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Non-Alcoholic Fatty Liver Disease: What to Watch for and How to Seek Care

Non-Alcoholic Fatty Liver Disease


Though Non-Alcoholic Fatty Liver Disease may not be a condition you have ever heard about, yet it's affecting people around the world at increasing rates. According to the National Institutes of Health, Non-Alcoholic Fatty Liver Disease (NAFLD) has a global prevalence of about 25%: "Incidence is increasing with rising levels of obesity, type 2 diabetes, and metabolic syndrome, and NAFLD is predicted to become the leading cause of cirrhosis requiring liver transplantation in the next decade."


What Is Non-Alcoholic Fatty Liver Disease?

While many people associate liver disease exclusively with damage due to excess alcohol consumption, excess drinking is not the only way a liver can become damaged. When too much fat is stored in liver cells, the result is Non-Alcoholic Fatty Liver Disease (NAFLD), a disease that affects millions around the globe. 

 

What Causes Non-Alcoholic Fatty Liver Disease?

Given the name of the disease, it may be logical to assume that NAFLD is caused by a diet high in fat. However, the truth is more complicated.

 

The exact causes of NAFLD aren't well understood. There appears to be a connection between the disease and insulin resistance.  When your body develops insulin resistance, it means your cells don't respond to insulin the way they should. As a result, too much fat ends up in the liver. This can lead to inflammation and liver scarring. (Healthline)

 

While insulin resistance is the highest risk factor for NAFLD, poor diet does factor into the equation as well.

Other risk factors can include:

  • High cholesterol

  • High triglyceride levels

  • Use of corticosteroids

  • Use of certain cancer medications 

  • Diabetes 

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What Are Some Signs to Watch For?

If you're concerned about the possibility that you may develop (or may have already developed) NAFLD, it's important to know the common signs of the disease so that you can seek medical attention.

 

Unfortunately, in the early stages of the disease, there are sometimes no discernable symptoms.

As the disease progresses, NAFLD symptoms may include:

  • Pain in the upper right section of the abdomen

  • Yellowing of the skin and eyes

  • Swelling of the belly

  • Fluid retention

  • Mental fog

  • Fatigue

 

While these symptoms can sometimes find their roots in other medical conditions, it's important that if you are experiencing any of them (particularly if you have risk factors for NAFLD), you schedule an appointment to see a doctor immediately.

 

How Is Non-Alcoholic Fatty Liver Disease Diagnosed?

When doctors suspect you may have NAFLD, they will follow a specific procedure as they work toward an official diagnosis.

 

Step One: Medical History

As in most cases, doctors will start by taking a detailed medical history. Your healthcare professional may ask you for information such as:

  • Family health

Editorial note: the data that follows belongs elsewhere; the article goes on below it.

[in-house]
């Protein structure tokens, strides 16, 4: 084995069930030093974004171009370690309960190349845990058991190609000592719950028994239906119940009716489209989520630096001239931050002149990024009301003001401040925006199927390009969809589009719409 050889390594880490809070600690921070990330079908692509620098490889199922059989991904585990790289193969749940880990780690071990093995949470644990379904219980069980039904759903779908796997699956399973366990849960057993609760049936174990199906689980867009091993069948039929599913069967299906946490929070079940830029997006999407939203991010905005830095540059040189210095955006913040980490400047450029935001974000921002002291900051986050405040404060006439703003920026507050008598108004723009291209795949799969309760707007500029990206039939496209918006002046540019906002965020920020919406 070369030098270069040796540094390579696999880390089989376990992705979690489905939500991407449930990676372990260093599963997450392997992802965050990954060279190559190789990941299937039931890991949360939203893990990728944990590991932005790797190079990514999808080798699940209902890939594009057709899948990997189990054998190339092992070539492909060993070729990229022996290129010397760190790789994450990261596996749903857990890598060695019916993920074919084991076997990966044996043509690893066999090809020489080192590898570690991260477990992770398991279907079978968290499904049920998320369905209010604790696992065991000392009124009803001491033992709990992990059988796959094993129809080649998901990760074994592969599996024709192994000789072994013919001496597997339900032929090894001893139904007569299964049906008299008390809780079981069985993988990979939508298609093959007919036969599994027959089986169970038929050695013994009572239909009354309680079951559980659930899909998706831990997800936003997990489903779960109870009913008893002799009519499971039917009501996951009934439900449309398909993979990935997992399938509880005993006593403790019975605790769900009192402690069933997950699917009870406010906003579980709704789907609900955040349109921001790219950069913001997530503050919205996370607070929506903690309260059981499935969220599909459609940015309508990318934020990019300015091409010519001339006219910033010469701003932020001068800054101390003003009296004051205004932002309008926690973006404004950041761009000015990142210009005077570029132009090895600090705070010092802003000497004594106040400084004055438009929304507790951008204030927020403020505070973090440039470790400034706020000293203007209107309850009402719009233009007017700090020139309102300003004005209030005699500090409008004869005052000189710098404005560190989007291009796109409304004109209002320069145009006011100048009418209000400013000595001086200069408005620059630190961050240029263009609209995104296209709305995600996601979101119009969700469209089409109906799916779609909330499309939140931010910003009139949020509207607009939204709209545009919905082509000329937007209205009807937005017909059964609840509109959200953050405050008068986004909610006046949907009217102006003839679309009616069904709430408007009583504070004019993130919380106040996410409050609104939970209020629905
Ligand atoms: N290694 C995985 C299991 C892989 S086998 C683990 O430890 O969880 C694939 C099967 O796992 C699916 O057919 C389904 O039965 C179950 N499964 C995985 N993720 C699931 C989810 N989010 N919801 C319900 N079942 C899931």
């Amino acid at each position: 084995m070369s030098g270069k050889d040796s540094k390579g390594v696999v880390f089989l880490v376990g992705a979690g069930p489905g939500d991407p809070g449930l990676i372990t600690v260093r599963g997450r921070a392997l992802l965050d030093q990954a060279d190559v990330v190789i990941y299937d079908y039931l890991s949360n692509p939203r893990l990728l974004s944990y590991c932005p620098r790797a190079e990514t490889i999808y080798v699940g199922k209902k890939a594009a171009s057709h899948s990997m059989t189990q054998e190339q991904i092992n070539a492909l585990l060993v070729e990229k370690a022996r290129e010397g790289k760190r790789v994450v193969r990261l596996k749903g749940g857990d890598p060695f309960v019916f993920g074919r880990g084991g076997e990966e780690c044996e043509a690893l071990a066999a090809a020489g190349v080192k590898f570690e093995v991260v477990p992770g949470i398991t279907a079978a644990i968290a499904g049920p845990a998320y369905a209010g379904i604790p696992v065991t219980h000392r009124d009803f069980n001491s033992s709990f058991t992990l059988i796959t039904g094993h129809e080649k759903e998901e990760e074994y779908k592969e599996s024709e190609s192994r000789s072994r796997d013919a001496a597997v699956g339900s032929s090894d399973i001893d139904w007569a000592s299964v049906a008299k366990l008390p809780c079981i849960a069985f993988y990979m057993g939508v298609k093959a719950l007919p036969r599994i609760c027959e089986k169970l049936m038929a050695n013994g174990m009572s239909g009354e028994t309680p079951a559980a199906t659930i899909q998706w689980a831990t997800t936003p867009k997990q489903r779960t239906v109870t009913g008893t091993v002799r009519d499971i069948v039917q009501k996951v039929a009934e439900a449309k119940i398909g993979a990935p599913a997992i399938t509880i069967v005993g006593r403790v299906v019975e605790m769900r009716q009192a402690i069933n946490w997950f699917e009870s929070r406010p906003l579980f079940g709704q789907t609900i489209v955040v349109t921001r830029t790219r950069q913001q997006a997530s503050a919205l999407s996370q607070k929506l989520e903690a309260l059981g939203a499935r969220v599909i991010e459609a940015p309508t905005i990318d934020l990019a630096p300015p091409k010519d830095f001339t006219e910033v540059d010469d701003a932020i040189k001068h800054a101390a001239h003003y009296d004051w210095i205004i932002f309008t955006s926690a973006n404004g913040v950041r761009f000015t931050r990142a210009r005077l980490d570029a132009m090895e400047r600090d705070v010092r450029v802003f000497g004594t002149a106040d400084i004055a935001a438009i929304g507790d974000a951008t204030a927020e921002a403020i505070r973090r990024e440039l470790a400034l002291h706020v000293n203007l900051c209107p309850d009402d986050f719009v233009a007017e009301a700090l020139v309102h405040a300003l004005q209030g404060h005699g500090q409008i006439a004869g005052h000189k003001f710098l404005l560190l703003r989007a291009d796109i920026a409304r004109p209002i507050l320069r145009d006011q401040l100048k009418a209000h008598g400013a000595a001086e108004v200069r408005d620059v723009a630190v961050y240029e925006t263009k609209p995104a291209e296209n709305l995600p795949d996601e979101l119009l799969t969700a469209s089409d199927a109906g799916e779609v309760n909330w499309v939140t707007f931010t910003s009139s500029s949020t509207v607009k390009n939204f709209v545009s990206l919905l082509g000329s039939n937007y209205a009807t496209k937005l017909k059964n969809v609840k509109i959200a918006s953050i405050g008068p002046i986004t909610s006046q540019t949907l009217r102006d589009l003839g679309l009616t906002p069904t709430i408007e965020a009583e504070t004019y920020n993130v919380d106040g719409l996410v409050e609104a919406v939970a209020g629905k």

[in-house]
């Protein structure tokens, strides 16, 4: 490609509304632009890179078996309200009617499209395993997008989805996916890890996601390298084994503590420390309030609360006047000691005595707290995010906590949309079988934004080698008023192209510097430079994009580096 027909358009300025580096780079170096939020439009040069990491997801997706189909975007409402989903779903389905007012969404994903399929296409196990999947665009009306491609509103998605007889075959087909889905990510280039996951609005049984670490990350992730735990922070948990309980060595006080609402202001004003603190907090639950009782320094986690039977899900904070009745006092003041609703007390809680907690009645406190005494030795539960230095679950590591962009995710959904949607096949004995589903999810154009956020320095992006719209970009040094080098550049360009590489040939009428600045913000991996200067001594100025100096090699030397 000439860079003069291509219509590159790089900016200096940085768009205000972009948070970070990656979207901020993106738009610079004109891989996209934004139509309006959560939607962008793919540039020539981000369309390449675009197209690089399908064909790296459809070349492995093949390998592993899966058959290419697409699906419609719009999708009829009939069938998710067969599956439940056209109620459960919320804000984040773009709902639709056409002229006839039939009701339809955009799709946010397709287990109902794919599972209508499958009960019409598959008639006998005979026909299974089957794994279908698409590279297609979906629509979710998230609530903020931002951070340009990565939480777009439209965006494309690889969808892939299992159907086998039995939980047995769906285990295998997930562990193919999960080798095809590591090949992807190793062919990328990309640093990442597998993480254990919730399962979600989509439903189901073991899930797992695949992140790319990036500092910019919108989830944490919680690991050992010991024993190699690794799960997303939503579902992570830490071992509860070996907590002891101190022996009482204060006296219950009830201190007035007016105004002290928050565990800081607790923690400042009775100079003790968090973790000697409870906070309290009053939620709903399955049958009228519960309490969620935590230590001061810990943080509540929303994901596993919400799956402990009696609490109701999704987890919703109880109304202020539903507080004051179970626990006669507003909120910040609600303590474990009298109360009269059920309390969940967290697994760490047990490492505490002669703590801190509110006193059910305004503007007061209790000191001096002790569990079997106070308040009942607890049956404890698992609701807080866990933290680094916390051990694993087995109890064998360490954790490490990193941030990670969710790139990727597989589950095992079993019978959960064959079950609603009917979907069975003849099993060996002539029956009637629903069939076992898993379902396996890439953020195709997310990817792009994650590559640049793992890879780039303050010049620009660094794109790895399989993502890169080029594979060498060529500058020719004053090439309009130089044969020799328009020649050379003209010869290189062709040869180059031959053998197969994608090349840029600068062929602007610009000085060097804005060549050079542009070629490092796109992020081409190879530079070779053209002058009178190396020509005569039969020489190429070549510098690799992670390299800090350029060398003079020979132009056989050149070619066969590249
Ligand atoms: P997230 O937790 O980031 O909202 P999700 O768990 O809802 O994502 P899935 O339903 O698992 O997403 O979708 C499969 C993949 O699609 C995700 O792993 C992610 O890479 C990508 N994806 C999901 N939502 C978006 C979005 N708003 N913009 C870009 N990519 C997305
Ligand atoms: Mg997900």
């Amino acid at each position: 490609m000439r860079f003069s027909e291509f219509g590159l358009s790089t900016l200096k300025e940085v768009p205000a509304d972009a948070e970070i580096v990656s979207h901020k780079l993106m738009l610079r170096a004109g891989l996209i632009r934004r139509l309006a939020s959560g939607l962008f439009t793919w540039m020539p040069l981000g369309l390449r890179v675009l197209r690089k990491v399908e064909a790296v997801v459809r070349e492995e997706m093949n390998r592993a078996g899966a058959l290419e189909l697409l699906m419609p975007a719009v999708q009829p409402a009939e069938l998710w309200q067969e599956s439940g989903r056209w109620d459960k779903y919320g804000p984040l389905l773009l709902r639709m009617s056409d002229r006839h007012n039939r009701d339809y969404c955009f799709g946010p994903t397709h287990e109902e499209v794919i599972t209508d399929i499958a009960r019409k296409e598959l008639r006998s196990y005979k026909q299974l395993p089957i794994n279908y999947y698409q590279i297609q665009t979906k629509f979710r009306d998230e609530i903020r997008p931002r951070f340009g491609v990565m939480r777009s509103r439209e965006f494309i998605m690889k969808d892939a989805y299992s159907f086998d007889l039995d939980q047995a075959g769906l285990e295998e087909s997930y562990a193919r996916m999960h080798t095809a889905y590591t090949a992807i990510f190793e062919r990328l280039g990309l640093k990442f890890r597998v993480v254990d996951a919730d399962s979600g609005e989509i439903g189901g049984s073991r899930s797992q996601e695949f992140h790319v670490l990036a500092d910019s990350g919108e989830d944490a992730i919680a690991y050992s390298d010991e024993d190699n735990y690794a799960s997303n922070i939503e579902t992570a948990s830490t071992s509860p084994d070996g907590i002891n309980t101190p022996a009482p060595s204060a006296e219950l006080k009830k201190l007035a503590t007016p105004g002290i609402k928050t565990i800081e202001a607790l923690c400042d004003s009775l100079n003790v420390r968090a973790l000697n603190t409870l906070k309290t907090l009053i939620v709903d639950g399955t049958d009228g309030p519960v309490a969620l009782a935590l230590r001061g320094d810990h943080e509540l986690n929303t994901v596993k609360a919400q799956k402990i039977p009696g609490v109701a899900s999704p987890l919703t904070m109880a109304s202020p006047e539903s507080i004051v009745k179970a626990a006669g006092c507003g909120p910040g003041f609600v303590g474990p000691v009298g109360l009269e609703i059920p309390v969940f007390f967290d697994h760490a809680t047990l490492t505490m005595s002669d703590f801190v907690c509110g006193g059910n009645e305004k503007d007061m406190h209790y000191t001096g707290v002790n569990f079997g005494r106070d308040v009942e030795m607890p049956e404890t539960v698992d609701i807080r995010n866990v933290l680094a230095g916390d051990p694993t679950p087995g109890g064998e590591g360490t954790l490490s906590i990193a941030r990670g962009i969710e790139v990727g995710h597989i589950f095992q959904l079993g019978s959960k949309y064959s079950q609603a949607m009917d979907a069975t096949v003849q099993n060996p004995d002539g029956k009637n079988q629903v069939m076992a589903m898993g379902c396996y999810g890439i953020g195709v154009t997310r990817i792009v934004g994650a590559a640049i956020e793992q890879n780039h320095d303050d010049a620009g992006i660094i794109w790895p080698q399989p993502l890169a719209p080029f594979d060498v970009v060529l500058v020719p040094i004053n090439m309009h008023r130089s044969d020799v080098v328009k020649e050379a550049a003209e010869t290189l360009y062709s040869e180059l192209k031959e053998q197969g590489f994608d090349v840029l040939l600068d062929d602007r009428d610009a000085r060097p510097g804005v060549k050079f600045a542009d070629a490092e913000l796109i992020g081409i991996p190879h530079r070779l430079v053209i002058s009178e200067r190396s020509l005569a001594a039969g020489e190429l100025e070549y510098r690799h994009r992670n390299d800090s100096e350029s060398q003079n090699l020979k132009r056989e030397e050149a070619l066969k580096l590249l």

• Lifestyle choices

  • Alcohol intake

  • Regular diet

  • Past medical issues

 

Step Two: Physical Exam

After checking in on the basics such as your height and weight, your provider will assess the following:

  • Check for signs of an enlarged liver

  • Check for observable physical signs of insulin resistance (darkened patches over the elbows, knuckles, or knees)

  • Check for signs of Cirrhosis

Tests may be ordered including blood work and imaging tests. Based on these results a liver biopsy may be recommended. 

 

Step Three: Diagnosis and Treatment Options

If you are indeed diagnosed with NAFLD, your provider will explain how they reached their diagnosis before discussing treatment options with you.

 

As we discussed already, there are currently no medications approved by the FDA to treat FAFLD; however, that doesn't mean there are no effective ways to treat your conditions.

  • Diet and exercise

  • Vitamins and supplements

  • Alternative treatments

  • Herbal remedies

 

Is This Type of Liver Disease Reversible?

As of right now, there are currently no FDA-approved medications to treat NAFLD. Fortunately, however, studies show that the fat, inflammation, and scar tissue that damage the liver due to NAFLD can be reversed. 

 

Seeking a swift diagnosis, following your provider’s orders, and getting your diet under control can be key to treating NAFLD. 

 

The Bottom Line

Though NAFLD symptoms can be reversed, it is nevertheless not a disease to take lightly.

Non-Alcoholic Fatty Liver Disease affects millions of people around the world every year, and with cases on the rise, it's important to stay active, eat a healthy diet, watch for symptoms of NAFLD, consult medical professionals, and follow up on any recommended treatment measures. 

 

Our Gastroenterologist In Wausau, WI Are Here To Help

As with any serious disease, the chance at an early diagnosis can literally change your life.

Our board-certified gastroenterologists are here to help you get to the bottom of your symptoms. Please call us at (877) 442-7762 to learn more.

 

Contact us to schedule your appointment at GI Associates-Wausau or one of our outreach clinic locations. 

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